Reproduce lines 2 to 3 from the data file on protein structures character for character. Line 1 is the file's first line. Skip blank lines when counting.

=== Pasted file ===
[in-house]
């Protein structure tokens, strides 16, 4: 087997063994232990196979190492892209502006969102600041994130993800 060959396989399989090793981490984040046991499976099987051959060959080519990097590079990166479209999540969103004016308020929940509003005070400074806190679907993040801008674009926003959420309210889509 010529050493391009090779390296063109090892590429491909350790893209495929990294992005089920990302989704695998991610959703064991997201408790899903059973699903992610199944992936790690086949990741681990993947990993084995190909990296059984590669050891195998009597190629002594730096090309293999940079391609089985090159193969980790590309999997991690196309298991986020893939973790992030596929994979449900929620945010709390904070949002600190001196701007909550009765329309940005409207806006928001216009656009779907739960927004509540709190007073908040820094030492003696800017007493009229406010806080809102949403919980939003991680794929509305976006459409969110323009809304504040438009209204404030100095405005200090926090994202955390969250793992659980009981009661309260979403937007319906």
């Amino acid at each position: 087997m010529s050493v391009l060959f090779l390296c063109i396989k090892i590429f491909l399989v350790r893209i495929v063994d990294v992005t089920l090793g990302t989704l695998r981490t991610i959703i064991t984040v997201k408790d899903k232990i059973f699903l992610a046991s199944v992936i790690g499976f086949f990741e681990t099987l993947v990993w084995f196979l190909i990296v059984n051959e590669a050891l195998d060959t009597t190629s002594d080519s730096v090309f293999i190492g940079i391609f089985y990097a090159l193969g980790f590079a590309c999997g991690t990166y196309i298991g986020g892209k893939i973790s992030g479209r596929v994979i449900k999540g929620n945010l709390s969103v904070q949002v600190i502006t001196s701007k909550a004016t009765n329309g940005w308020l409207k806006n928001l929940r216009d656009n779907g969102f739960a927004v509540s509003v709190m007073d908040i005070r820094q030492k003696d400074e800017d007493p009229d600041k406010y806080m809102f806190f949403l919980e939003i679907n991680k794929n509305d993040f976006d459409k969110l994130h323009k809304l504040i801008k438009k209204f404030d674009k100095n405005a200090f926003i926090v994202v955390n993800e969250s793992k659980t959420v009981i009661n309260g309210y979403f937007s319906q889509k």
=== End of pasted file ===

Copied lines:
């Protein structure tokens, strides 16, 4: 087997063994232990196979190492892209502006969102600041994130993800 060959396989399989090793981490984040046991499976099987051959060959080519990097590079990166479209999540969103004016308020929940509003005070400074806190679907993040801008674009926003959420309210889509 010529050493391009090779390296063109090892590429491909350790893209495929990294992005089920990302989704695998991610959703064991997201408790899903059973699903992610199944992936790690086949990741681990993947990993084995190909990296059984590669050891195998009597190629002594730096090309293999940079391609089985090159193969980790590309999997991690196309298991986020893939973790992030596929994979449900929620945010709390904070949002600190001196701007909550009765329309940005409207806006928001216009656009779907739960927004509540709190007073908040820094030492003696800017007493009229406010806080809102949403919980939003991680794929509305976006459409969110323009809304504040438009209204404030100095405005200090926090994202955390969250793992659980009981009661309260979403937007319906």
């Amino acid at each position: 087997m010529s050493v391009l060959f090779l390296c063109i396989k090892i590429f491909l399989v350790r893209i495929v063994d990294v992005t089920l090793g990302t989704l695998r981490t991610i959703i064991t984040v997201k408790d899903k232990i059973f699903l992610a046991s199944v992936i790690g499976f086949f990741e681990t099987l993947v990993w084995f196979l190909i990296v059984n051959e590669a050891l195998d060959t009597t190629s002594d080519s730096v090309f293999i190492g940079i391609f089985y990097a090159l193969g980790f590079a590309c999997g991690t990166y196309i298991g986020g892209k893939i973790s992030g479209r596929v994979i449900k999540g929620n945010l709390s969103v904070q949002v600190i502006t001196s701007k909550a004016t009765n329309g940005w308020l409207k806006n928001l929940r216009d656009n779907g969102f739960a927004v509540s509003v709190m007073d908040i005070r820094q030492k003696d400074e800017d007493p009229d600041k406010y806080m809102f806190f949403l919980e939003i679907n991680k794929n509305d993040f976006d459409k969110l994130h323009k809304l504040i801008k438009k209204f404030d674009k100095n405005a200090f926003i926090v994202v955390n993800e969250s793992k659980t959420v009981i009661n309260g309210y979403f937007s319906q889509k």